The Restoration period lasted from 1660-1700 and was dominated by the French and Classical influences on poetry and drama. Influential writers of the time were John Locke (Two Treatises of Government, 1689) and Moliere (Tartuffe ou l’Imposteur, 1669).
The Augustan Age from 1700-1750 was characterized by imitation of Virgil and Horace’s literature in English letters. Important writers were Sir Richard Steele (The Tatler, 1709), Jonathan Swift (Gulliver’s Travels, 1726), Alexander Pope (The Rape of the Lock, 1712-14), and Voltaire (Zare, 1732).
Lastly, the period that marked the transition toward Romanticism was the Age of Johnson from 1750-1790, named for Dr. Samuel Johnson. In America, this was called the Colonial Period and included Ben Franklin (Poor Richard’s Almanack, 1732),Thomas Jefferson (The Declaration of Independence, 1776) and Thomas Paine (Common Sense, 1776) as colonial and revolutionary writers.
The Romantic Period (1790-1830)
The Romantic Period was characterized by an emphasis on individualism and emotions. Writers at this time glorified the past and nature, preferring the medieval rather than the classical, especially through poetry. This period was a reaction to the Industrial Revolution, as well as the Age of Enlightenment and the scientific rationalization of nature. The Romantic Period included poets such as William Blake (The Marriage of Heaven and Hell, 1790-1793), John Keats (“Ode to a Nightingale” (1819), and Percy Bysshe Shelly (“Ode to the West Wind,” 1819), who wrote about nature, imagination and individuality in England. Jane Austen (Pride and Prejudice, 1813) also wrote during this time.In America, this period was called the Transcendental period and included Ralph Waldo Emerson (“Self-Reliance,” 1841) and Henry David Thoreau (Walden, 1854).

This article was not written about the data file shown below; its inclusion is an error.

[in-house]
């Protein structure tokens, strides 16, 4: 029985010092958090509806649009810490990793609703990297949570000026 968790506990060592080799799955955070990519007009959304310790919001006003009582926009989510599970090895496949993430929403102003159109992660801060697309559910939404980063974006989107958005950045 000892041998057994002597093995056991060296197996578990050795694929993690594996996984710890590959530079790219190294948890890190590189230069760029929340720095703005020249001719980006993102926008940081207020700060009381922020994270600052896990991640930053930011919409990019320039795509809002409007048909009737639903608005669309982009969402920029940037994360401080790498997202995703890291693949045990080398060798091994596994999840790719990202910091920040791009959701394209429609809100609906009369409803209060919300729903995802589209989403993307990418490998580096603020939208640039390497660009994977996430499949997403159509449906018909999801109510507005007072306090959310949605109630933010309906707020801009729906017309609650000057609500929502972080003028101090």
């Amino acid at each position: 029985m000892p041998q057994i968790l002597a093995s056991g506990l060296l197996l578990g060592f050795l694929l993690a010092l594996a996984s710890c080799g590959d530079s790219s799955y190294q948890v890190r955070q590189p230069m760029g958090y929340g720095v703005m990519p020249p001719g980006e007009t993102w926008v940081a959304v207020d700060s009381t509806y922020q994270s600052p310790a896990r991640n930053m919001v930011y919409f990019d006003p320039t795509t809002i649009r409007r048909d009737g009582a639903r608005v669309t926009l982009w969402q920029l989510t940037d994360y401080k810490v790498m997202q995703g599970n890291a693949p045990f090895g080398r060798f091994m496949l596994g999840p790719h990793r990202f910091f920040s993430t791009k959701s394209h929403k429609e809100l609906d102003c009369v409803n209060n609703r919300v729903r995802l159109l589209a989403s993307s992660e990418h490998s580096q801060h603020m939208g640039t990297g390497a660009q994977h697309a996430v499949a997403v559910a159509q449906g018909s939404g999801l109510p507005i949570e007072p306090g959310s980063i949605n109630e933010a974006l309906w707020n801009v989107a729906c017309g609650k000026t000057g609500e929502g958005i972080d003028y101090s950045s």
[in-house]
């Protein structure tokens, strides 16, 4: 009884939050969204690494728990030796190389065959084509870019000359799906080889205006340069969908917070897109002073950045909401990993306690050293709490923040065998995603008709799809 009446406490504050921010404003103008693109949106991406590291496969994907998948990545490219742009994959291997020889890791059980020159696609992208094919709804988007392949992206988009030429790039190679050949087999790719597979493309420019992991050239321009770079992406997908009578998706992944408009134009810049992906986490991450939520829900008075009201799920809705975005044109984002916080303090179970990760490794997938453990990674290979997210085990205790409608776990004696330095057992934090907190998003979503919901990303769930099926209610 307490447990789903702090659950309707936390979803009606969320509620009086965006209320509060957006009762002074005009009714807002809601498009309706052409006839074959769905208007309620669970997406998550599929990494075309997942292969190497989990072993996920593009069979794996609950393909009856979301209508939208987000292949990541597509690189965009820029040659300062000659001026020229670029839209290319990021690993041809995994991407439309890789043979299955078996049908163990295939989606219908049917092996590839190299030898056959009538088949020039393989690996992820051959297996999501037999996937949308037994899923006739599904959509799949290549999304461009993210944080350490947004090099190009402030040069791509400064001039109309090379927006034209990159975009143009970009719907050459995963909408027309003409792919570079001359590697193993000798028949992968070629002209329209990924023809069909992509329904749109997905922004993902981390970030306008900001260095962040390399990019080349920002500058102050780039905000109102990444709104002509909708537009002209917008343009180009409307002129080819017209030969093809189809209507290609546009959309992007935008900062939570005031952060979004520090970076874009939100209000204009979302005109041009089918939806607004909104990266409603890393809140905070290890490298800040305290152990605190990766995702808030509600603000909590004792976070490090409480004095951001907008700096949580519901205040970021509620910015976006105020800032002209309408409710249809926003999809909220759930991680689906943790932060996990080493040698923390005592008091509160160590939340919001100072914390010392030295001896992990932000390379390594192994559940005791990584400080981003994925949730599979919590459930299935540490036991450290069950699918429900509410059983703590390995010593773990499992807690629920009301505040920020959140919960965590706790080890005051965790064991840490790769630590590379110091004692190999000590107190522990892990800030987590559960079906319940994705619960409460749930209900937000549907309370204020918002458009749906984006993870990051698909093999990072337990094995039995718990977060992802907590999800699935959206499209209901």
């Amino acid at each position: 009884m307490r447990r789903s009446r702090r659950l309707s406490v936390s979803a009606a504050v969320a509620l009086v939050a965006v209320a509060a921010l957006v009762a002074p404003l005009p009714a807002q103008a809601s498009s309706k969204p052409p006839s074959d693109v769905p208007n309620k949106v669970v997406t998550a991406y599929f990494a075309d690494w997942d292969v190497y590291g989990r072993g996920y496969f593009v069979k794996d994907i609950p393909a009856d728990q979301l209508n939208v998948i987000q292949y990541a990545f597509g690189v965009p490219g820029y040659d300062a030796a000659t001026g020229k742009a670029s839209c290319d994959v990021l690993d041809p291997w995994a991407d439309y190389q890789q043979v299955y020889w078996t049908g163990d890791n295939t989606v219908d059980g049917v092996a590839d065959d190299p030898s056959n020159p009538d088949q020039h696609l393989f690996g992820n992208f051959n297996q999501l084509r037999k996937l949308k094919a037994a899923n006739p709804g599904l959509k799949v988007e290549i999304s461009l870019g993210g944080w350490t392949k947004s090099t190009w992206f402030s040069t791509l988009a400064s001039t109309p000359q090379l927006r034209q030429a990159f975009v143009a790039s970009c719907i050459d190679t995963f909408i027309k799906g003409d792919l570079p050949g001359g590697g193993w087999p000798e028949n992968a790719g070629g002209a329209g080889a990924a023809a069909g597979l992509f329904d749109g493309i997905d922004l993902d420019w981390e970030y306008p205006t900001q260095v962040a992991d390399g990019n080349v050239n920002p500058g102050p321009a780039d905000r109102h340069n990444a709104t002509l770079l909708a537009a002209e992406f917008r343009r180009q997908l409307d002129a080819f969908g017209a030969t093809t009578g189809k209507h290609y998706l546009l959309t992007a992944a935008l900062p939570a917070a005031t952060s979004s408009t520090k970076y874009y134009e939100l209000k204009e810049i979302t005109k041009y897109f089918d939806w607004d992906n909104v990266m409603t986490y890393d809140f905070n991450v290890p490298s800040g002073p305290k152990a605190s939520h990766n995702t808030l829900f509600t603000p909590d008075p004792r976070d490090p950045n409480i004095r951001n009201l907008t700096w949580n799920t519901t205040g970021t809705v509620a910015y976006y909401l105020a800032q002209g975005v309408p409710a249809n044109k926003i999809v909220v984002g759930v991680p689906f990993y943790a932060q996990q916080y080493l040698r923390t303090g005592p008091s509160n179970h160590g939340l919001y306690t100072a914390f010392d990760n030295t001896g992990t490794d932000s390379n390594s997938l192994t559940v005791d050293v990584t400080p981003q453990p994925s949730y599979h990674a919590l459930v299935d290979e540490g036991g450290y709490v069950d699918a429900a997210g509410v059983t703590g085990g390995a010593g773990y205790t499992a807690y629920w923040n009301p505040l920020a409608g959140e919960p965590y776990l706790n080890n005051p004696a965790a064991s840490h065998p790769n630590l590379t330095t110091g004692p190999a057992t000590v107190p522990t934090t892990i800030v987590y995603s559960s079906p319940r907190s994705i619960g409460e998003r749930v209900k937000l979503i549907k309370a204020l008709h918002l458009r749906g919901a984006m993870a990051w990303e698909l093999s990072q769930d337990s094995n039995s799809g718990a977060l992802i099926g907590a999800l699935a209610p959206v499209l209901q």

Gothic writings from 1790-1890 overlap with the Romantic and Victorian periods. Gothic writers included Bram Stoker (Dracula, 1897), Edgar Allen Poe (“The Raven,” 1845) and Nathanial Hawthorne (The Scarlet Letter, 1850).
The Victorian Period and the 19th Century (1832-1901)
While poetry was the dominant genre of the Romantic period, the novel was the central genre of the Victorian period. The Victorian period took place during the reign of Queen Victoria in England. Writers from the Victorian period included Elizabeth Barrett Browning, Alfred Lord Tennyson, Robert Browning (“How Do I Love Thee? Sonnet 43,” 1845), Charles Dickens (Great Expectations, 1861), Emily Bront (Wuthering Heights, 1847), and Charlotte Bront (Jane Eyre, 1847). The end of the Victorian Period includes Aestheticism, such as the writings of Oscar Wilde (The Importance of Being Earnest, 1895), and the free verse poets, such as Walt Whitman (Leaves of Grass, 1855) and Emily Dickinson (“Success is Counted Sweetest,” 1890).
The Modern Period (1914-1965)
The Modernist period in English Literature occupied the time period from shortly after the beginning of the twentieth century through approximately 1965. This period was marked by unexpected and sudden breaks with traditional ways of viewing and interacting with the world. Where in the past experimentation and individualism were often strongly discouraged, these characteristics became virtues during the Modern period. In England, the modernist writers included William Butler Yeats (“The Wanderings of Oisin”, 1889) and Virginia Woolf (Mrs. Dalloway, 1925). In America, Robert Frost (“The Road Not Taken,” 1916) and Flannery O’Connor (A Good Man is Hard to Find and Other Stories,1955) were modernists as were the writers of the “Lost Generation” or the “Jazz Age,” which included Ernest Hemingway (A Farewell to Arms, 1929), Gertrude Stein (The Autobiography of Alice B. Toklas, 1933), F. Scott Fitzgerald (The Great Gatsby,1925), and William Faulkner (The Sound and the Fury,1929). The Harlem Renaissance marks the rise of black writers such as James Baldwin (Go Tell It on the Mountain, 1953) and Ralph Ellison (The Invisible Man, 1952).
The Postmodern Period (1945 – onward)
Postmodern literature is literature characterized by reliance on narrative techniques such as fragmentation, paradox, and the unreliable narrator which is considered to have developed after WWII. Postmodern works are seen as a response against Enlightenment thinking and Modernism. Postmodern writers and playwrights experiment with fragmented poetry and metafiction, which emphasizes its own constructedness in a way that continually reminds readers to be aware that they are reading or viewing a fictional work.. Postmodernism is marked by authors such as T.S. Eliot (The Wasteland, 1922), Kurt Vonnegut (The Slaughterhouse Five,1969), Toni Morrison(Beloved, 1987), and Samuel Beckett (Waiting for Godot, 19548-49).